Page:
Nonfiction > E.C. Stedman & E.M. Hutchinson, eds. > A Library of American Literature > 1861–1889
Stedman and Hutchinson, comps.  A Library of American Literature:
An Anthology in Eleven Volumes.  1891.
Vols. IX–XI: Literature of the Republic, Part IV., 1861–1889
By David Gray (1836–1888)
      WHEN the great South-wind, loud,
      Leaps from his lair of cloud,
And treads the darkness of the sea to foam;
      When wild awake is night,
      And, not too full nor bright,        5
      The moon sheds stormy light
        From heaven’s high dome;
      Then, while I only keep
      Watch of the sounding deep,
And midnight, and the white shore’s curving form,        10
      Wakeful, I let the din
      Of their shrill voices in,
      And feel my spirit win
        Strength from the storm.
      Strength from the wrestling air        15
      It wins, till I can bear
To beckon him who waits for me, apart—
      Him, the long dead, whom love,
      Deathless, hath set above
      All other Lares of        20
        My hearth and heart.
      The house is still, and swept,
      Save where the wind has crept,
And utters at the door its cry of fear.
      While the weak moonbeams swim        25
      Down from the casement dim,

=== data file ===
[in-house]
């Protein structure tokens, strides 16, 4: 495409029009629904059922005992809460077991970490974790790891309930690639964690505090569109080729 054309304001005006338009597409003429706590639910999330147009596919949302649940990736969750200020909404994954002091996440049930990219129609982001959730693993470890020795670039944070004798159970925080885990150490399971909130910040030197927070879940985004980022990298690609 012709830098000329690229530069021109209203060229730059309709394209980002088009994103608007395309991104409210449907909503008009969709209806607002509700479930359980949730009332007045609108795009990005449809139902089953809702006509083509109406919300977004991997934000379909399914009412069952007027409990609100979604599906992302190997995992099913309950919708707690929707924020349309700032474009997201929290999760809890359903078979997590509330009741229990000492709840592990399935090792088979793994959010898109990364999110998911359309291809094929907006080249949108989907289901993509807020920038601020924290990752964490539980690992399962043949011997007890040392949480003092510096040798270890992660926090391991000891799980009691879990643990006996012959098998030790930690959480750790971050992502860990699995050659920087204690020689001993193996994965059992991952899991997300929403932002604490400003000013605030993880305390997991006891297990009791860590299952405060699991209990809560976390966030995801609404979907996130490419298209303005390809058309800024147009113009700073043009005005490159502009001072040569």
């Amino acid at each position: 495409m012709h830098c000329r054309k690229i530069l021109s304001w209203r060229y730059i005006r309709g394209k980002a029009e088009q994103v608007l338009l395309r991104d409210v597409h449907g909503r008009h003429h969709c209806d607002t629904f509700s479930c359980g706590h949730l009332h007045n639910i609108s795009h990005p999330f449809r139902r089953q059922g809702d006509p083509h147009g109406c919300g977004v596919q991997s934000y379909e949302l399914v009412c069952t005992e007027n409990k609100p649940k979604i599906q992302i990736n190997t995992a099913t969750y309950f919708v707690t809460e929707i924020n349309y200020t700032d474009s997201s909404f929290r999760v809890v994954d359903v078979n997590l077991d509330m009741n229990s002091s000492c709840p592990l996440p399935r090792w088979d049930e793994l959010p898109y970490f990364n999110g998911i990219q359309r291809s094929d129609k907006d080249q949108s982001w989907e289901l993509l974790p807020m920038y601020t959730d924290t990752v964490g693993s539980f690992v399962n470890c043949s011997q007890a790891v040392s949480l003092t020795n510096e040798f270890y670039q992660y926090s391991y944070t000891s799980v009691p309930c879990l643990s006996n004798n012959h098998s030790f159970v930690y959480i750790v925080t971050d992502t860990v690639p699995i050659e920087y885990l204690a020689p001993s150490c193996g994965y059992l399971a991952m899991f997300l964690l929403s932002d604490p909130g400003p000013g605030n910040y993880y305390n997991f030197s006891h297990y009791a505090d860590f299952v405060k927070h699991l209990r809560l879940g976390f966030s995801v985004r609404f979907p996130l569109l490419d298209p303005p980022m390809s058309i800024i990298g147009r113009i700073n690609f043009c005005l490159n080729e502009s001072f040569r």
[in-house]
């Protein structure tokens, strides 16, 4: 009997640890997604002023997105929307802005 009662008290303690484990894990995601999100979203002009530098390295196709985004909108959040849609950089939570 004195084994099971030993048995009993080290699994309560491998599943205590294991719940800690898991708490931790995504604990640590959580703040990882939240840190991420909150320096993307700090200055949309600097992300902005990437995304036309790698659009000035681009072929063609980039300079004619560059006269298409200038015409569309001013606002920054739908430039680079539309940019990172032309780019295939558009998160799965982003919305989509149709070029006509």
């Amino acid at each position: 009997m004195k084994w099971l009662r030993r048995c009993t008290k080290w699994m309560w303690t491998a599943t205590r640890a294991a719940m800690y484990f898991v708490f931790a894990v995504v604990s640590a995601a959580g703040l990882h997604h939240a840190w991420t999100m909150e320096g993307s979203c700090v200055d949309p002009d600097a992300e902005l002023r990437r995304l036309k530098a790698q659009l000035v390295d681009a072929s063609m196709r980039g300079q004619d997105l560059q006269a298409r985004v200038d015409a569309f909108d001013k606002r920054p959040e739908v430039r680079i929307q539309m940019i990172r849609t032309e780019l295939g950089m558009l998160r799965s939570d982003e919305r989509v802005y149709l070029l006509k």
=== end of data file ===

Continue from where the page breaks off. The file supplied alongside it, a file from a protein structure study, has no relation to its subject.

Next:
I wait for sign of him:
        Hush! he is here;
      Betwixt the light and gloom
      He fronts me, in mid-room;        30
I stir not, nor a greeting hand extend;
      But the loud-throbbing breast
      And silence greet him best,
      Beloved, yet awful, guest—
        Spirit, yet friend!        35
      He speaks not, but I brook
      In his calm eyes to look,
And dare an utterance of my dread delight:
      Oh, as in midnights flown,
      Bide with me, thou long-gone;        40
      Are we not here alone—
        We and the night?
      Then gliding on a space,
      He takes the ancient place,
Vacant so long, a sorrow’s desolate shrine.        45
      Night shuts us in, yet seems
      Lit, as in festal dreams,
      And the storm past us streams
        In song divine.
      Slips, then, from my sick heart        50
      Its covering of sad art;
Joy rushes back in speech as sweet as tears;
      Tell me, I cry, O friend,
      Whose calm eyes see the end,
      Unto what issues bend        55
        The awful years?
      Tell me what view is won,
      From mountains of the sun,
Over this earth’s unstarred and blackened sphere.
      This life of weary breath        60
      Vainly one questioneth—
      Oh! from the halls of death
        What cheer? What cheer?

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